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Plastic_Brontosaurus last won the day on November 13 2014

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  1. Plastic_Brontosaurus

    Samsung 2TB SSD: when?

    Thanks reader50, I was aware of that and it's tempting as it doubles the space (presently have a 1TB Samsung EVO SSD in there). However it means slowing down the laptop boot time significantly so that's the main tradeoff I guess. Another one (admittedly a lame one) is the slam factor: with the SSD, I can slam the running laptop casually onto the table when entering meeting rooms, always causing a few amusing "WTF?!" stares. With a spindle in there, despite them being equipped with gravity sensors/drop protection, I'd be scared doing the same thing And Brian, yes let's hope the increasing median size for SSD's combined with the drop in per gig cost will spur some vendors into cramming more silicon into the 2.5" cases they sell to ensure the top end of their SSD product range remains profitable enough. I'm hoping that Sandisk will add a SATA interface onto that 4TB 2.5" SAS SSD they've announced. Should be an easy thing to do for them and up the ante for everyone else..
  2. Plastic_Brontosaurus

    Samsung 2TB SSD: when?

    Agree JJ Johnson that there will be little demand in the consumer market. However there will be some demand - fanatics like me, similar to the people who buy the Intel enthusiast's CPUs. And yes most of my data volume is in media files (typically movies and music videos) which I don't often access. But still like to have it available for the times when I'm discussing this or that with someone, and simply would like to access it with a few clicks. Rather than having to find a spindle, attach it and wait for it to spin up, etc. by which time it has become an effort to locate the file. As you say, it's human nature to want it at your fingertips. And tough luck for the 80TB or 800TB folks; they will have to wait longer - but if they're fanatic enough, they could spend the money set aside for a new car on a new stack of 8TB SSD's which would then still be a lot lighter and more portable than their current SAN (or wherever they store that kind of volume of data) I'm an old fart: when I started in the IT industry in the 1980's, a 40 meg disk for our early Novell servers cost $10K (was working for a bank at the time and we had to import the things from the US for a project). We've come quite a long way since then. So I'm still hoping I'll see the day when I have a 100TB SSD in my laptop. Not sure what I'd fill it with, but then, back in 1987 I could not have imagined what to do with 1 gig of disk space, let alone 1TB...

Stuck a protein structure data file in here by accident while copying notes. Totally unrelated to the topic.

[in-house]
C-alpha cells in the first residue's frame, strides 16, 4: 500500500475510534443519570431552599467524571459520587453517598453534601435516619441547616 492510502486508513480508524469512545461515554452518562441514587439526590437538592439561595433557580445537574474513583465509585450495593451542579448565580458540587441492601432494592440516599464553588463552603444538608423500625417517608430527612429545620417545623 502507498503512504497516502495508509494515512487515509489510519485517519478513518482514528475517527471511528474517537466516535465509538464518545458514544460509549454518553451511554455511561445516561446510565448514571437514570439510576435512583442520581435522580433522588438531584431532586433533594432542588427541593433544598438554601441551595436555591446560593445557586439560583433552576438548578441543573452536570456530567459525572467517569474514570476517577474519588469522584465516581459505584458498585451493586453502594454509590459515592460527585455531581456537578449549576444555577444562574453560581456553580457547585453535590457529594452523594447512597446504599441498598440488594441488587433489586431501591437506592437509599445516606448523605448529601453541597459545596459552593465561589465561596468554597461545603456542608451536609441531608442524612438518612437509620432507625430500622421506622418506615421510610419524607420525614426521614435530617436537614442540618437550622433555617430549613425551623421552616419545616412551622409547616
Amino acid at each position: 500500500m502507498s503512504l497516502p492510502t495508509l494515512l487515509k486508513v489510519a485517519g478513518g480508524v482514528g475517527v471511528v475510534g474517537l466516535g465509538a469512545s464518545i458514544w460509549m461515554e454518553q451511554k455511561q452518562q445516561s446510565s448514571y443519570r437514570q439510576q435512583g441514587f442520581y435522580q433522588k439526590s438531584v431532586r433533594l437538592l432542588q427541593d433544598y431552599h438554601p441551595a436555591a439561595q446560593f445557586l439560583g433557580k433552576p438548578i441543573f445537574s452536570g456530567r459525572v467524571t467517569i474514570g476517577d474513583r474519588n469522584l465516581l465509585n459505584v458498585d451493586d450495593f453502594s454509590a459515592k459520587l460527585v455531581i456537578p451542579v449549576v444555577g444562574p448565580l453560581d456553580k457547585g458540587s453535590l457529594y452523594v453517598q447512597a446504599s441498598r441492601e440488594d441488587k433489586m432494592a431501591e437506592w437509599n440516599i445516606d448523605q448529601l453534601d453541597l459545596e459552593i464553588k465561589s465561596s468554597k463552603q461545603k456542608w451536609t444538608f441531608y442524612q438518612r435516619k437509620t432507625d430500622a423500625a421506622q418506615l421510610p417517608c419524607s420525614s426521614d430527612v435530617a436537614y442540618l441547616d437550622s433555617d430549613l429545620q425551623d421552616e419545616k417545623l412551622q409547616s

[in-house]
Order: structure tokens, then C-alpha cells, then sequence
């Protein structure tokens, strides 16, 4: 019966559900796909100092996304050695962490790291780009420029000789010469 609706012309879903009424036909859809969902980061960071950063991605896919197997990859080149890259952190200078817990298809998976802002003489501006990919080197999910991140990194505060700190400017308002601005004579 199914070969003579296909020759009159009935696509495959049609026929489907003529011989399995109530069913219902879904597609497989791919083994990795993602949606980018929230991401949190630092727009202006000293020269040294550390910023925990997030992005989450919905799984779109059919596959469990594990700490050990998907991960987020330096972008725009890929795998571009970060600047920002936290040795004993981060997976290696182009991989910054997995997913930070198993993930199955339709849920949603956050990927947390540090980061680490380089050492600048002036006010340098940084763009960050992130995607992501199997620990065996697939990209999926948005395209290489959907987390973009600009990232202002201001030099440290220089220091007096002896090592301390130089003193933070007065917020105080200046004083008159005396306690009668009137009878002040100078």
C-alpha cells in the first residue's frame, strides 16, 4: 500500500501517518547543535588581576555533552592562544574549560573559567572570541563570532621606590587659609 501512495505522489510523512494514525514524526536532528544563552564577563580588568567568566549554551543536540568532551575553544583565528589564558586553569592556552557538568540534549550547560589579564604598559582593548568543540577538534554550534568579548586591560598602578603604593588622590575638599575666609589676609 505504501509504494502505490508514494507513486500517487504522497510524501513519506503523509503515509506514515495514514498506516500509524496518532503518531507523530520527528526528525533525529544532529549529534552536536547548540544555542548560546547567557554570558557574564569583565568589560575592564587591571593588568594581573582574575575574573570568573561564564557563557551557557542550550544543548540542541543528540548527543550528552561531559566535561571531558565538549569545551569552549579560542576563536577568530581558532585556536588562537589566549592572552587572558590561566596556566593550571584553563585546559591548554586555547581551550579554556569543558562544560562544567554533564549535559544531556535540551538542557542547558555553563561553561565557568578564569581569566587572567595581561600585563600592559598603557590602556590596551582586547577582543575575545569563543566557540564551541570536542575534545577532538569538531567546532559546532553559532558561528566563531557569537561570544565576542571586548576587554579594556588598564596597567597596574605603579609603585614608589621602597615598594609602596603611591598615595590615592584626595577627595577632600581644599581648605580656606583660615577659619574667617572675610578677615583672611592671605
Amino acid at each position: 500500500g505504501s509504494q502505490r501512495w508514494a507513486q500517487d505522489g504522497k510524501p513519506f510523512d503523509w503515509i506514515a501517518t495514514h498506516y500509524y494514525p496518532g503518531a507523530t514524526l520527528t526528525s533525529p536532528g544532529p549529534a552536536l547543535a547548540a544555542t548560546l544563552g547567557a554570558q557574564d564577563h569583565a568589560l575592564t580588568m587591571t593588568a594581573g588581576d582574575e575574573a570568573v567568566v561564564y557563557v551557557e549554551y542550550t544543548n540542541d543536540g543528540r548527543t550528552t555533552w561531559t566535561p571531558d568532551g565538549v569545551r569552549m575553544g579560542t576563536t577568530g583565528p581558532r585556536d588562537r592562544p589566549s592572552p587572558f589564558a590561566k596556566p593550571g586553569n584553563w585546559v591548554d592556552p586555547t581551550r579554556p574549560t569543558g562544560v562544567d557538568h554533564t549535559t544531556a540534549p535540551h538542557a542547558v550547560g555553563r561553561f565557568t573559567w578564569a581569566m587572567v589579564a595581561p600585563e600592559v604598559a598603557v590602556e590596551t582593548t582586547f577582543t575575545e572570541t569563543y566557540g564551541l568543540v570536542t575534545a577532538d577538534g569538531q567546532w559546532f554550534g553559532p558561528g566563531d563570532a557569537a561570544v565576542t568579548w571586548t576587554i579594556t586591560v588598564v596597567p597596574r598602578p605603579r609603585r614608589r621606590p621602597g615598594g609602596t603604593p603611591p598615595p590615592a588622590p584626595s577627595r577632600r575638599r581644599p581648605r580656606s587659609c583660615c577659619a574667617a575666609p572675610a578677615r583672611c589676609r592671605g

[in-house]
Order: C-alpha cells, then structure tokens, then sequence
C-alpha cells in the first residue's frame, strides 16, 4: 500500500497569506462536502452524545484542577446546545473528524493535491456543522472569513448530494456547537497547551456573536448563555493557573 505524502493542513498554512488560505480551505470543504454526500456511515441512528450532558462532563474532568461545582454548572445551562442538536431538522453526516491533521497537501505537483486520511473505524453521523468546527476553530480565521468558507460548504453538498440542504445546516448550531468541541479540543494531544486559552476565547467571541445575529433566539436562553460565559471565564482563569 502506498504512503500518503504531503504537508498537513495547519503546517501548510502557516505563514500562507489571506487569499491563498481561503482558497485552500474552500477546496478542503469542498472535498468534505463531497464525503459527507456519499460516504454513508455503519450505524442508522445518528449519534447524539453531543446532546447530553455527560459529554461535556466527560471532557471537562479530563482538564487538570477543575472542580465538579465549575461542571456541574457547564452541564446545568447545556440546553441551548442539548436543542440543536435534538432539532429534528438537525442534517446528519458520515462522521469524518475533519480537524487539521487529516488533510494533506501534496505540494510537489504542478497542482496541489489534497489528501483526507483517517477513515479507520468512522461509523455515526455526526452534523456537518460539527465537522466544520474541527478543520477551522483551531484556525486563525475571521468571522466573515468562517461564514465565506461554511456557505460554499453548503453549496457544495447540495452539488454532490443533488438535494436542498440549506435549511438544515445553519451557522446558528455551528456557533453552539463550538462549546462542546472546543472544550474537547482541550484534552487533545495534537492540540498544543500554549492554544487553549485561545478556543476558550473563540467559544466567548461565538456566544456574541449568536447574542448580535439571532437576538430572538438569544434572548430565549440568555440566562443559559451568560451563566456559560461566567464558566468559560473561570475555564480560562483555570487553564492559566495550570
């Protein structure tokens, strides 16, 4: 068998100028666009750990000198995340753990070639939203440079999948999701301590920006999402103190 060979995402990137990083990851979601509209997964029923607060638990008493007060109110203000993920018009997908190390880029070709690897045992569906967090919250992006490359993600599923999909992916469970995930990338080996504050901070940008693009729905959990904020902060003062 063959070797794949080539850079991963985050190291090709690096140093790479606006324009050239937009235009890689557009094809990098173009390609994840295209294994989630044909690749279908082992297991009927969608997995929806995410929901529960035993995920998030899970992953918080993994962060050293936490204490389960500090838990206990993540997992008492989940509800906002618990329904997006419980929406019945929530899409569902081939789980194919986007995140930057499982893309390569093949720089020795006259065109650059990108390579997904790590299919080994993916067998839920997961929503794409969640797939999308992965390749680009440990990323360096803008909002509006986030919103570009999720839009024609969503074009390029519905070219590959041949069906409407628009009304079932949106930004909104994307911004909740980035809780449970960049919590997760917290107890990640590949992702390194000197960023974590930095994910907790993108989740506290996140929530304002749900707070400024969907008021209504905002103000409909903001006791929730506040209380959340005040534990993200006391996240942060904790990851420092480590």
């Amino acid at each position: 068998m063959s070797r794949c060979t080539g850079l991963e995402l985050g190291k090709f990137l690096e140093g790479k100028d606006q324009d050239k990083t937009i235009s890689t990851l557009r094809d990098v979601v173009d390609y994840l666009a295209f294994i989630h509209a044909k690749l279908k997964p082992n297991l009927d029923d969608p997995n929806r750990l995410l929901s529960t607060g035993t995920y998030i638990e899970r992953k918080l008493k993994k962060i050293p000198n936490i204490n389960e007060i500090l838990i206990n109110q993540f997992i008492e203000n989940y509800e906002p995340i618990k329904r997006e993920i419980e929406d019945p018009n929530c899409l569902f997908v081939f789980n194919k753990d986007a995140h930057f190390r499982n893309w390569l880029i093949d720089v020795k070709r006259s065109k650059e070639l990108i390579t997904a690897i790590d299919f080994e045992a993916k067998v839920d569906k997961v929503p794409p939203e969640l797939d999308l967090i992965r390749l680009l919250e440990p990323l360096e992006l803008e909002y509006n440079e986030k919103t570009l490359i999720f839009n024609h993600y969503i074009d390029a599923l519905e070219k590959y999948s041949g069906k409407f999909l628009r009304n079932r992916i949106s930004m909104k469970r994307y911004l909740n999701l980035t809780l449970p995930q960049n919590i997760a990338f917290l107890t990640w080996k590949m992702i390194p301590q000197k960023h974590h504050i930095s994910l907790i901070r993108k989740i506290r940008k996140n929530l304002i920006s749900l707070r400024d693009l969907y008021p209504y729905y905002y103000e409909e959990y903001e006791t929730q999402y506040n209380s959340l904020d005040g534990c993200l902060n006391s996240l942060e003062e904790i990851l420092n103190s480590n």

3. Plastic_Brontosaurus

    Samsung 2TB SSD: when?

    Ah and just noticed Intel is coming out with a 1.6 TB 2.5" form factor SSD in the S3500 range (and also a 1.2 TB one). It's not where I want it to be, but it's a start.
  4. Plastic_Brontosaurus

    Samsung 2TB SSD: when?

    To those saying we don't need the big SSDs: I'm looking for a 4-8 TB SSD for my laptop. Dreaming mostly of course, although as Brian mentions there's a 4TB Sandisk in the works - however that's got an SAS interface so can't quite fit it into the laptop at this stage. Why might I want such a big SSD as a (tech) consumer? The reason is I've got about 6TB of data (files, music, movies, and what not) and want to have it all on the same fast and light weight disk. Right now I have it split across various spindles (mostly 1 and 2 TB WD portable drives), everything doubled because they tend to fail fairly regularly. SSDs are lighter, and less prone to failure. Some people spend $50K or more on a car and use it half an hour a day, and trade it in three years later for another one after it has lost half its value. I use my laptop 8-12 hours a day, every day. So I don't care what I spend on hardware, as long as it's useful. I know 8 TB is probably not possible to fit into the 2.5" form factor right now, but 4-6 TB should be possible. If I then have to spend $5K or more on an SSD I'd happily do that. And I'm sure there's others out there with the same mindset. Some would say this is crazy. But why does Intel make enthusiast CPU's with the highest clock speeds and premium pricing? Because there's a demand. It may not be big, but I'm sure there's similar demand for high-end SSDs for laptops. And there's no need to re-invent the wheel. The technology is all out there. It's mostly a matter of cramming the silicon into the case and attaching the price tag. I'm happy to pay for it, because it will make my data load a lot lighter. I have a two kg pile of spindles right now: heavy and fragile; I'd rather have a single SSD - plus maybe one for backup: weighing next to nothing and speeding up my data like there's no tomorrow :-)